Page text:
The Catholic Church and Hollywood: Censorship and Morality in 1930s Cinema (IB Tauris 2013).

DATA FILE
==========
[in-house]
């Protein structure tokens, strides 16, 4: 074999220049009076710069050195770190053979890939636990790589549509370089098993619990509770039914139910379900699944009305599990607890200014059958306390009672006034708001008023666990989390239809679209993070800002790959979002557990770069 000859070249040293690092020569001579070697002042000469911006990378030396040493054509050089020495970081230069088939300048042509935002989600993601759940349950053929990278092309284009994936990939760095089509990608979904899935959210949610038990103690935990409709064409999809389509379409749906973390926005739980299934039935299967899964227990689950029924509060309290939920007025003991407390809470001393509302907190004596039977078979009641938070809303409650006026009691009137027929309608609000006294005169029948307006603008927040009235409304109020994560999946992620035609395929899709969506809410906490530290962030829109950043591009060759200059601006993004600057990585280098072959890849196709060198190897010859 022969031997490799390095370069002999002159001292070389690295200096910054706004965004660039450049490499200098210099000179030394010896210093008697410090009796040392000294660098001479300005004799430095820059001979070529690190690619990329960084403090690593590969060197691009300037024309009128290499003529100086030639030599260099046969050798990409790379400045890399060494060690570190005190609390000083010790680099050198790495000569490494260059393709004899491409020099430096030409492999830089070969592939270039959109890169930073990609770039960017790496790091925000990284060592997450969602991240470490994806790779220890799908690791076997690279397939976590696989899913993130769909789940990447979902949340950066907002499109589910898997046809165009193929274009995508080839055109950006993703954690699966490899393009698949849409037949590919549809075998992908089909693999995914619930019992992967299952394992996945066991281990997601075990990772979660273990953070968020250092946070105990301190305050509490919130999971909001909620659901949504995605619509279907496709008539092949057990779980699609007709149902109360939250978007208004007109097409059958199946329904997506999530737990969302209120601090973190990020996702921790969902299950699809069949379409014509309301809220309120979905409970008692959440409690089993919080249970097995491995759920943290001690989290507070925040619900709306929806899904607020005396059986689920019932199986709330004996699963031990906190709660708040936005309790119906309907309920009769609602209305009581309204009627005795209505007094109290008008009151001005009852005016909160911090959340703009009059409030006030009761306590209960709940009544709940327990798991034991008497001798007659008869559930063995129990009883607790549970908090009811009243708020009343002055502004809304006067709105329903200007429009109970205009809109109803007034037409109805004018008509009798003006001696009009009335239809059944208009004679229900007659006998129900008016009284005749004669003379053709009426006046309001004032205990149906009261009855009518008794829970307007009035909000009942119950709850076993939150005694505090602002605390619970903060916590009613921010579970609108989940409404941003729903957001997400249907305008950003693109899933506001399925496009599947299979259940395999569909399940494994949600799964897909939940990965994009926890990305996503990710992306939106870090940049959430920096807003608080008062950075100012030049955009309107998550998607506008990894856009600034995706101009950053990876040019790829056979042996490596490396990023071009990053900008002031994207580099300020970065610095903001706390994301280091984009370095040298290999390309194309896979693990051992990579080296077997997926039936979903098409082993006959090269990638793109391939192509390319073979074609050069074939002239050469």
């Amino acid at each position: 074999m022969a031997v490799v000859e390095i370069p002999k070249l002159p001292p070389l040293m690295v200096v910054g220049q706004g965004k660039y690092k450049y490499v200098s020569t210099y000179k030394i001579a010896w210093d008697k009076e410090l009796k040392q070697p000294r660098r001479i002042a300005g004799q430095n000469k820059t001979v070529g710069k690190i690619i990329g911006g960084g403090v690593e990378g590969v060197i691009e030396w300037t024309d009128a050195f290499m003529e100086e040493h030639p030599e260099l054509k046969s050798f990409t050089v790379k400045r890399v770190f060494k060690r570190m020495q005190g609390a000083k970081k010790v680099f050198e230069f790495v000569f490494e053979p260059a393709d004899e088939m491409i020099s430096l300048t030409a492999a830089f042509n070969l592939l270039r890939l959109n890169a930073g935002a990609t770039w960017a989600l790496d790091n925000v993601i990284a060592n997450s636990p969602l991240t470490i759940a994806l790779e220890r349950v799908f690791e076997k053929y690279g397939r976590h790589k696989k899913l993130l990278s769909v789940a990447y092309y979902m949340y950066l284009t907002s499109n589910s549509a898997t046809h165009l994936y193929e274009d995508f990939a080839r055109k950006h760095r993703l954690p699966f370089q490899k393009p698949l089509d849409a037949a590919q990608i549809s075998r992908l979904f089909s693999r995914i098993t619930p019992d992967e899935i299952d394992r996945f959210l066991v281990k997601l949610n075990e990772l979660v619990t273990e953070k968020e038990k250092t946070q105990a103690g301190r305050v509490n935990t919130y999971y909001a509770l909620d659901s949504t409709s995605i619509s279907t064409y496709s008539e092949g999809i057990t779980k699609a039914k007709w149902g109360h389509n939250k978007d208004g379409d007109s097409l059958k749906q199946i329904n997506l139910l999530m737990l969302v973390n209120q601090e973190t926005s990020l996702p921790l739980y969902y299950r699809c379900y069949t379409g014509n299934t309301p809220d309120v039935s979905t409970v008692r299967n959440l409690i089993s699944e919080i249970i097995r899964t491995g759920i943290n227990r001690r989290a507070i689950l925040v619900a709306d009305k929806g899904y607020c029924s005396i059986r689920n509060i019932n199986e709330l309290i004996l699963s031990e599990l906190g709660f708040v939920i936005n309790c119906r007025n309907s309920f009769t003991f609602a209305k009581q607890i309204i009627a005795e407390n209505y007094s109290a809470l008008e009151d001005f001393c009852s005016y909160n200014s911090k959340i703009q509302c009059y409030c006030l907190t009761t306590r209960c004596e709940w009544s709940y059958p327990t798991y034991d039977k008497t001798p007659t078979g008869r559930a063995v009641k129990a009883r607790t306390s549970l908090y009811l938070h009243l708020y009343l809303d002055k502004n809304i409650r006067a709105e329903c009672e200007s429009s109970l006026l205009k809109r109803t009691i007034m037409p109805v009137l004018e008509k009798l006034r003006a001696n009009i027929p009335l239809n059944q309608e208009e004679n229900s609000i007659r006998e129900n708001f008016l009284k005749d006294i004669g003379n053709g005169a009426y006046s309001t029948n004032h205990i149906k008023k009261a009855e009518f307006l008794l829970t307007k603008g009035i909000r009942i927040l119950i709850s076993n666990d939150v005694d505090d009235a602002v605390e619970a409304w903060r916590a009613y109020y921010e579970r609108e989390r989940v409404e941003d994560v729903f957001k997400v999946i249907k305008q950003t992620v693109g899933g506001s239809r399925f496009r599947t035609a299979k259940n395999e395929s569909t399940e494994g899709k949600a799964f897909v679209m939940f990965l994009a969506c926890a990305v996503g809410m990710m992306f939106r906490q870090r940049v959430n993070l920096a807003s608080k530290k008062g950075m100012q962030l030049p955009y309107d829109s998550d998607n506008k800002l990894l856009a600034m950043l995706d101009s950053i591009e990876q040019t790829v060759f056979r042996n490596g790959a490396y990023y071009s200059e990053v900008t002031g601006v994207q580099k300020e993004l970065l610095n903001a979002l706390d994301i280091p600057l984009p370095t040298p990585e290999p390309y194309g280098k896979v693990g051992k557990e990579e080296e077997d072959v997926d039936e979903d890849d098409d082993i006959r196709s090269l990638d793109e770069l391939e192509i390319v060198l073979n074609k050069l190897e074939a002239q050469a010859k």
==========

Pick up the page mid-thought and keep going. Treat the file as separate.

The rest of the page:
During the 1930s, the Catholic Church in the US was engaged in a metaphorical 'war' against the increasingly modern and secular values of the American public. Alexander McGregor offers a detailed account of how the Church, feeling itself to be under siege, used media - and particularly cinema - to reach out to Americans. The 1930s were the 'golden age' for Hollywood, and the Church saw the film industry as an opportunity to engender a pro-Catholic social moral code among the US population. McGregor examines the ways in which the American Catholic Church sought to directly influence film production through its involvement with censorship bodies such as the Legion of Decency, and through Catholics in positions of influence within Hollywood itself. This is a vital new contribution to the history of American cinema and religion, as well as American culture and social history.